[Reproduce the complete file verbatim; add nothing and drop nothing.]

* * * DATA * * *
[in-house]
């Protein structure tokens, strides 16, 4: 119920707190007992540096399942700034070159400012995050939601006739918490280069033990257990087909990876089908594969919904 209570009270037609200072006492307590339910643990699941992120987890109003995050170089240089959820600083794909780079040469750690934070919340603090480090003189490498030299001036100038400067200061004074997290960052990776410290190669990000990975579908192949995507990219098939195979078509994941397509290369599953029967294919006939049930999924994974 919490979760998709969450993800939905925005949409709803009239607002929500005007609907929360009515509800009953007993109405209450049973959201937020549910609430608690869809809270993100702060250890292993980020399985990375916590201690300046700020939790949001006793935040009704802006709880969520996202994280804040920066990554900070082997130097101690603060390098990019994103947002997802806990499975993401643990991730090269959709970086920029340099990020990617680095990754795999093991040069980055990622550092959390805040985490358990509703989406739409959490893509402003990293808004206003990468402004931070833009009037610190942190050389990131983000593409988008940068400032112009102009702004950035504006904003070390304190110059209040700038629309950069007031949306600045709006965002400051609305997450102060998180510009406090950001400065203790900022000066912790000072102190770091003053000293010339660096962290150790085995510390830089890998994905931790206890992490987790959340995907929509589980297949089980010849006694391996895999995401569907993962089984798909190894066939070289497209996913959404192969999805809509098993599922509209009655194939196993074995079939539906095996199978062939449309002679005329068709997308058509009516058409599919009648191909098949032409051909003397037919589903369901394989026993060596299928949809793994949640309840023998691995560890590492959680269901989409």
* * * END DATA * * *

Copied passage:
[in-house]
């Protein structure tokens, strides 16, 4: 119920707190007992540096399942700034070159400012995050939601006739918490280069033990257990087909990876089908594969919904 209570009270037609200072006492307590339910643990699941992120987890109003995050170089240089959820600083794909780079040469750690934070919340603090480090003189490498030299001036100038400067200061004074997290960052990776410290190669990000990975579908192949995507990219098939195979078509994941397509290369599953029967294919006939049930999924994974 919490979760998709969450993800939905925005949409709803009239607002929500005007609907929360009515509800009953007993109405209450049973959201937020549910609430608690869809809270993100702060250890292993980020399985990375916590201690300046700020939790949001006793935040009704802006709880969520996202994280804040920066990554900070082997130097101690603060390098990019994103947002997802806990499975993401643990991730090269959709970086920029340099990020990617680095990754795999093991040069980055990622550092959390805040985490358990509703989406739409959490893509402003990293808004206003990468402004931070833009009037610190942190050389990131983000593409988008940068400032112009102009702004950035504006904003070390304190110059209040700038629309950069007031949306600045709006965002400051609305997450102060998180510009406090950001400065203790900022000066912790000072102190770091003053000293010339660096962290150790085995510390830089890998994905931790206890992490987790959340995907929509589980297949089980010849006694391996895999995401569907993962089984798909190894066939070289497209996913959404192969999805809509098993599922509209009655194939196993074995079939539906095996199978062939449309002679005329068709997308058509009516058409599919009648191909098949032409051909003397037919589903369901394989026993060596299928949809793994949640309840023998691995560890590492959680269901989409």